A Trixie is a type of full cover bet. It covers all possible combinations of multiples given three selections. Most popular in horse racing circles, the advantage of a Trixie is that it gives you the chance of winning a very healthy return even from a small stake.
How a Trixie bet works
In the case of a Trixie, each of three selections has to appear in two of the three doubles and in the treble, as follows:
- double: selections 1 and 2
- double: selections 2 and 3
- double: selections 1 and 3
- treble: selections 1, 2 and 3.
Note that if you place a £1 Trixie bet, your actual stake for the bet will be £4 (£1 for each of the four bets – the three doubles and a treble).
If any one of the doubles or the treble wins, you’ll be paid out based on the combined odds for the winning selections.
Example of a Trixie bet
You want to bet on three selections – A, B and C – and you decide to place a Trixie.
To keep the example simple (but still illustrate how profitable a Trixie can be if your luck holds), let’s say that the odds for each of the three selections are 2/1. You place a £1 bet, meaning that your actual stake is £4 – or £1 for each of the four component bets that make up the Trixie.
If you were placing a single bet at odds of 2/1 and your bet won, you’d get a total payout of – £3. In the case of a double, the odds are multiplied – meaning that if two selections win, you’ll receive a payout of £9 (excluding your stake).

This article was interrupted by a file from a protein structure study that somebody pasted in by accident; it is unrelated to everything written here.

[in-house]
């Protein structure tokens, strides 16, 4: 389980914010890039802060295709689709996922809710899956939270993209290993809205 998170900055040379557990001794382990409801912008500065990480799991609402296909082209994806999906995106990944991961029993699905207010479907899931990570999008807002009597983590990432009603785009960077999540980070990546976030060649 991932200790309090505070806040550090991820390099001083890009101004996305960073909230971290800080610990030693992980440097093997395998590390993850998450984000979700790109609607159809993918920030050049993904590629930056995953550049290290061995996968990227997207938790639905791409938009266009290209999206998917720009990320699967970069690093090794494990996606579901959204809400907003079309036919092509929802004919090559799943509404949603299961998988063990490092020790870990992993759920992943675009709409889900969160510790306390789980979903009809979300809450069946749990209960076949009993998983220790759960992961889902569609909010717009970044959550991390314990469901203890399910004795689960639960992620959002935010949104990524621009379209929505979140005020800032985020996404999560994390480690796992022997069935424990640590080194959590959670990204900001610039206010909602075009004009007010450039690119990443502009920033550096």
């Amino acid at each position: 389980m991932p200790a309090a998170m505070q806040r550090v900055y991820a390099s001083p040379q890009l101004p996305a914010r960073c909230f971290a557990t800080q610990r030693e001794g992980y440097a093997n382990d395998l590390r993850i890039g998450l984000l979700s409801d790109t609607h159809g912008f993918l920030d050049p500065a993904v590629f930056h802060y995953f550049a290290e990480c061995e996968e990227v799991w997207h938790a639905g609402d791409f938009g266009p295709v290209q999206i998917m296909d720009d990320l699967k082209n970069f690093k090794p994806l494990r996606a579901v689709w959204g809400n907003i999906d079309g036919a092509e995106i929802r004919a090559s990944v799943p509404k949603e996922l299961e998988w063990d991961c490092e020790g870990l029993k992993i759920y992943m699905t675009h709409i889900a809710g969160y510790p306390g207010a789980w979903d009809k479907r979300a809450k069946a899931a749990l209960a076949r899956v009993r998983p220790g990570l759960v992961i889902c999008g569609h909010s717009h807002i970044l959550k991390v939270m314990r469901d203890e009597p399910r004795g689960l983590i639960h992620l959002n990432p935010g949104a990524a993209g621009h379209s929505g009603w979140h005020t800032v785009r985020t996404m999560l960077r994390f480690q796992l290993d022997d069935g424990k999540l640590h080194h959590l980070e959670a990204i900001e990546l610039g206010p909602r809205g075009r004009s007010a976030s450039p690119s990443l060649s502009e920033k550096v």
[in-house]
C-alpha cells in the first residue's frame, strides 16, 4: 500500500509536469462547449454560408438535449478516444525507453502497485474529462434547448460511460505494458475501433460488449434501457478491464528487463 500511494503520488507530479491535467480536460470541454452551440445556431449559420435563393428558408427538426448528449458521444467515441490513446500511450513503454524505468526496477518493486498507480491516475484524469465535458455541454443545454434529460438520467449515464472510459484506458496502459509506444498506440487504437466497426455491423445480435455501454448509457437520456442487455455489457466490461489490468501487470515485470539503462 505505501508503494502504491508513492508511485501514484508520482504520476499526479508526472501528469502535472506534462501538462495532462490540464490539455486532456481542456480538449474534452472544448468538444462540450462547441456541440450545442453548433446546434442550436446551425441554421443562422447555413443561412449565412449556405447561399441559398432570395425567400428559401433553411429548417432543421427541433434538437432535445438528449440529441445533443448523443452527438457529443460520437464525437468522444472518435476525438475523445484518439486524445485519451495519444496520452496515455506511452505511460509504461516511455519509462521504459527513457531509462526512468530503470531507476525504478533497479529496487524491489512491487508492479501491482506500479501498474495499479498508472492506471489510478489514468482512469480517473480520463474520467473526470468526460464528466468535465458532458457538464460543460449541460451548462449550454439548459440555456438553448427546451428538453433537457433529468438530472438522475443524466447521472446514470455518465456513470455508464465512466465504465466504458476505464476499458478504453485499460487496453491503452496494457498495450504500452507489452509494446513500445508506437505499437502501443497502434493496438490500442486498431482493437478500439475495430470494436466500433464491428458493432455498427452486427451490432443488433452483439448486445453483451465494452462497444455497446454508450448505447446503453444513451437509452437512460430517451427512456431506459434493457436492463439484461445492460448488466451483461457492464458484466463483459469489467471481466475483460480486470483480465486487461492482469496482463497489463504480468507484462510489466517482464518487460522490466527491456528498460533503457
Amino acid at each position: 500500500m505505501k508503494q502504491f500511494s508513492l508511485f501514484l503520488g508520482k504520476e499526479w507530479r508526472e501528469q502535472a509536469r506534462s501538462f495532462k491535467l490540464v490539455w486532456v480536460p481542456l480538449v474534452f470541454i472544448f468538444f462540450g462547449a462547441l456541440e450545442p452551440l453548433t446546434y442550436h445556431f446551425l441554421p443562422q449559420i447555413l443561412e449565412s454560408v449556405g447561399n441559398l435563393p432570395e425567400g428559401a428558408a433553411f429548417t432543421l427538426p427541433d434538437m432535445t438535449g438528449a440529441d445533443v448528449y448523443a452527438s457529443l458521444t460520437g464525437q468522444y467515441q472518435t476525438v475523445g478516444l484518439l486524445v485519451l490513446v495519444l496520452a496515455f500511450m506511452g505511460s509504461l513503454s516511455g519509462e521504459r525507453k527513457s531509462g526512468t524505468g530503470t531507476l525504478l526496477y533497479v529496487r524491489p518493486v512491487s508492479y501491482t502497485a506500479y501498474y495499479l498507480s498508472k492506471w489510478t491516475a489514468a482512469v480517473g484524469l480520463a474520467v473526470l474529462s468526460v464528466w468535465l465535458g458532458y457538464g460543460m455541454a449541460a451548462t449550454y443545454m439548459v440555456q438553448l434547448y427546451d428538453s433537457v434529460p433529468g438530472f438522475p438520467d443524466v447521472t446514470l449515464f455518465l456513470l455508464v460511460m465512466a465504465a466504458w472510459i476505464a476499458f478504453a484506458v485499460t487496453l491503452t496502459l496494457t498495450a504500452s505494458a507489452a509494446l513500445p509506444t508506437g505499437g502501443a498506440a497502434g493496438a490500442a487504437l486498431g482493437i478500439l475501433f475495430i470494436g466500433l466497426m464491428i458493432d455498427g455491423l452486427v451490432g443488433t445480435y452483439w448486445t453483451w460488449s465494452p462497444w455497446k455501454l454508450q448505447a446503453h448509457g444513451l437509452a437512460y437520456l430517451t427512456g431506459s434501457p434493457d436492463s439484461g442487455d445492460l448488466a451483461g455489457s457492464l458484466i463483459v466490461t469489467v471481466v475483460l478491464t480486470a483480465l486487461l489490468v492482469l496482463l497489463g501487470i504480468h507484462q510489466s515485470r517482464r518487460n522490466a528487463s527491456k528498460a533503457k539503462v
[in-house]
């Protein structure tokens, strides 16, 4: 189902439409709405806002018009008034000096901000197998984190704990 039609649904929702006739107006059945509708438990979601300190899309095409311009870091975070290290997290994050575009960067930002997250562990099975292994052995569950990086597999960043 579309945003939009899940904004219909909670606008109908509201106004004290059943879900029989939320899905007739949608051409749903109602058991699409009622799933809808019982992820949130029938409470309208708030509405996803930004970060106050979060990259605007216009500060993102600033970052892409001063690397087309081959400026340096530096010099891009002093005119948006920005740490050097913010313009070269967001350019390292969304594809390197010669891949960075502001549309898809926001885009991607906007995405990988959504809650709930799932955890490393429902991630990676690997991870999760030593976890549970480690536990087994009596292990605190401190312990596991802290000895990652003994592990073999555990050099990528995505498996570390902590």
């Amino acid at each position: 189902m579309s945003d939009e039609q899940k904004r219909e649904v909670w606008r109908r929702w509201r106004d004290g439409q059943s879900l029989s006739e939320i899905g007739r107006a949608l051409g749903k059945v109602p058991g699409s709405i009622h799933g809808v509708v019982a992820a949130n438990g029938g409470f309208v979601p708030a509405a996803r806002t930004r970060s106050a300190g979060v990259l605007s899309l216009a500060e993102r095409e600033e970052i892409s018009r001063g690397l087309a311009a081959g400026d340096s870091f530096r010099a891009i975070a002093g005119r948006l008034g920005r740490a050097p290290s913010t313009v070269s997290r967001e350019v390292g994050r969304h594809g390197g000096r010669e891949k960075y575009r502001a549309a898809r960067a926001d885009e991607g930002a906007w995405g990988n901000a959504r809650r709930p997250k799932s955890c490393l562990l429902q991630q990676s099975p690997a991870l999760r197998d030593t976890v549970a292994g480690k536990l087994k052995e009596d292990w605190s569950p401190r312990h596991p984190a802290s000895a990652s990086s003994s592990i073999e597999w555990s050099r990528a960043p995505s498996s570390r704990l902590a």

So you’ll have a total payout of £9 if
- A and B win
- B and C win, or
- A and C win.
If A, B and C win, it means you’ll win the treble bet. In that case, the odds are multiplied again – giving you a payout of £27. Plus you’ll be paid out £9 for each of the three doubles, giving you another £27. This means that in total, you’ll get a return of £54 (a profit of £50 once you subtract your stake). This is a superb return from a stake of just £4.
Comparing a Trixie to three singles
By comparison, if you were to place a separate single bet on each selection at odds of 2/1 and all three selections won, you’d win only £9 (£3 for each single, given the odds of 2/1) – a profit of £6 once you account for your stakes. A long way off from the profit of £50 you'd get from a winning Trixie.
Of course the down side to a Trixie bet is that you have to be pretty lucky for all three of your selections to win! However, even if just two selections win, you’ll still make a decent profit.